As a designer, you take great pride in getting every little detail of your work just right. You want your creation to look perfect, exactly the way you designed it.

If you’re designing digital art that will be printed, the process is slightly different than designing for the screen. Colors are displayed differently with ink on paper than they appear through the light of a screen or monitor. If your files are not properly prepared for the printing process, you’re likely to be disappointed when you see your work in print and it’s not exactly what you were expecting.

Preparing a digital art file for print can be a little confusing at first, but it’s really not that complicated. There are a few key details that need your attention, and once you understand these basic concepts, you’ll be able to prepare your designs like a pro. The end result is that your work will look exactly as you expect whenever it is printed.

Follow the Instructions of the Printer

The most important thing you need to do when preparing a digital art file for print is to exactly follow the instructions and recommendations of the printer. There are many different companies that you can choose for printing your work, and every printer will provide you with instructions that dictate how you should prepare and submit your files. It’s critical that you follow their instructions because they know the equipment and process they use, and they want to help you get prints that you’ll love.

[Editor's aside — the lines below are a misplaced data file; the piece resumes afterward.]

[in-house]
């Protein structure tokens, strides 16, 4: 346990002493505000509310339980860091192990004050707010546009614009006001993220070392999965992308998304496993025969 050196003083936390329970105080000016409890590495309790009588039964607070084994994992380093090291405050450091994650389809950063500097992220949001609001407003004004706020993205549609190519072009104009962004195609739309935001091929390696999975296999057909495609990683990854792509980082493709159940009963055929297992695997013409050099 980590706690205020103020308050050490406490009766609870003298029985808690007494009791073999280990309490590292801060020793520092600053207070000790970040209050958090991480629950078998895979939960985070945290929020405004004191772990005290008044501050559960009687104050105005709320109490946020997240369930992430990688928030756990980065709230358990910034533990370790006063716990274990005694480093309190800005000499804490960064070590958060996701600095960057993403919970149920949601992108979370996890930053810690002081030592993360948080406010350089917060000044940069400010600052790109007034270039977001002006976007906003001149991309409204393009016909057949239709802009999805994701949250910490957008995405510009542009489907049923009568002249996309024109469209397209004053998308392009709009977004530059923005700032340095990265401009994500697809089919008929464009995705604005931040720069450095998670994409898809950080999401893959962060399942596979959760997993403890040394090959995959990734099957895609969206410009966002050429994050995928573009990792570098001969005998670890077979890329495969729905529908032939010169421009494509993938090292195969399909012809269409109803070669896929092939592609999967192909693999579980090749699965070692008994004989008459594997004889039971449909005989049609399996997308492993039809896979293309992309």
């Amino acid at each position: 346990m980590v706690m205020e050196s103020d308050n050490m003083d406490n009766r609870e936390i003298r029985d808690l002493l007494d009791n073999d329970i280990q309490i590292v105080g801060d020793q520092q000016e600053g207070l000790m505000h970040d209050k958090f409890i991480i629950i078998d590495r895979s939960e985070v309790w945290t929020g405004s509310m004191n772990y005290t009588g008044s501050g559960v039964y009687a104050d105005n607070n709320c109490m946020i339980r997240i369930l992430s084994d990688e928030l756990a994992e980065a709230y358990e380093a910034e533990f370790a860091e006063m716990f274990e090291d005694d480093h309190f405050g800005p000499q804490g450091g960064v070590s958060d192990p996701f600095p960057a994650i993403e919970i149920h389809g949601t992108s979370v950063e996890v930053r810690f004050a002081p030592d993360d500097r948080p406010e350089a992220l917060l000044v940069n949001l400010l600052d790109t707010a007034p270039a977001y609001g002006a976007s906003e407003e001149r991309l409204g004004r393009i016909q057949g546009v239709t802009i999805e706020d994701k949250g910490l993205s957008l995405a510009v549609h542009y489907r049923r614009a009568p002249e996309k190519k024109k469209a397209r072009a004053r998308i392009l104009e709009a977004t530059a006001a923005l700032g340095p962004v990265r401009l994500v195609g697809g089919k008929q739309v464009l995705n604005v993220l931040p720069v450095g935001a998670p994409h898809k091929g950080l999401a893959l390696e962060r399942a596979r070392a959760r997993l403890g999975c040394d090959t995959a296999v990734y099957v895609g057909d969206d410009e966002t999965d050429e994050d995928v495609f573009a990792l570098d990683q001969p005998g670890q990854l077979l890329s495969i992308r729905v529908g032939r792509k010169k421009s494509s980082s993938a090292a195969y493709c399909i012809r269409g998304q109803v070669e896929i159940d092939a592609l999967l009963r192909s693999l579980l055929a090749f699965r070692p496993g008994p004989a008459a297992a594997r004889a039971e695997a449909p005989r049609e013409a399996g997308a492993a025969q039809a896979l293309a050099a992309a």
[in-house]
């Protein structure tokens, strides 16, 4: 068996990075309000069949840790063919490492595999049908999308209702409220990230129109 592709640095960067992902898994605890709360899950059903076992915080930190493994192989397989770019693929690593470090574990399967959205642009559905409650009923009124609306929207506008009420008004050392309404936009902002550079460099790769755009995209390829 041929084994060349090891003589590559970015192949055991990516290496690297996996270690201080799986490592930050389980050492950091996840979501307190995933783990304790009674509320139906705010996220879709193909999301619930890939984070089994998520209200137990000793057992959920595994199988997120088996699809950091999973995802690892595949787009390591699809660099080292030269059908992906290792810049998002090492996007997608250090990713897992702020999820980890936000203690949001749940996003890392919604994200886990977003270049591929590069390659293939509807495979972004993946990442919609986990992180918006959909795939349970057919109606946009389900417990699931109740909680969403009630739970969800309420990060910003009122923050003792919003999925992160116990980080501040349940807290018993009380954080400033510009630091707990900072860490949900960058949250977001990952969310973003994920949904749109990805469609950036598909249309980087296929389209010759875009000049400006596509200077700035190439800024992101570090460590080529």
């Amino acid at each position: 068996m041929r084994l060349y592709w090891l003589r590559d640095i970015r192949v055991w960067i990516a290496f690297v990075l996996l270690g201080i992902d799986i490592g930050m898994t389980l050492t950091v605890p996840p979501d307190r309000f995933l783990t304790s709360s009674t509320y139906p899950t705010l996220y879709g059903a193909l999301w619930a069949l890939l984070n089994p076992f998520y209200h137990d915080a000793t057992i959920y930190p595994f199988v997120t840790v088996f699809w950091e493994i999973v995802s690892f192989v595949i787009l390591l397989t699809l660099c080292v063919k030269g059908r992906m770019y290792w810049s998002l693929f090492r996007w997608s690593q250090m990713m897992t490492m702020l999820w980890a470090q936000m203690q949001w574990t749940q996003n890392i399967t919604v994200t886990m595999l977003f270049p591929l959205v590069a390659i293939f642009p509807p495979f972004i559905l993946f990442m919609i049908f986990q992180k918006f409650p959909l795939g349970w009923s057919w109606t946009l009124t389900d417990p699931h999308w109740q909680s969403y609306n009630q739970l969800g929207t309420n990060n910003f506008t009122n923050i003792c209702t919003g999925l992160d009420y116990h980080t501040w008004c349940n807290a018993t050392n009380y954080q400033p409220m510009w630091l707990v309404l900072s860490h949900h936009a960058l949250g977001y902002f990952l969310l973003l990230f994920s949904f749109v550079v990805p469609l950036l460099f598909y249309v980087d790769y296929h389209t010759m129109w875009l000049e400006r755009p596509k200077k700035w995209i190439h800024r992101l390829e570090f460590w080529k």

You should receive instructions from the printer related to:

  • Color space (CMYK, RGB)
  • Resolution (dots per inch or DPI)
  • Bleed
  • File format

We’ll touch on all of these details in this article.

Color Space

Choosing Colos

CMYK Image by Sebestyen Balint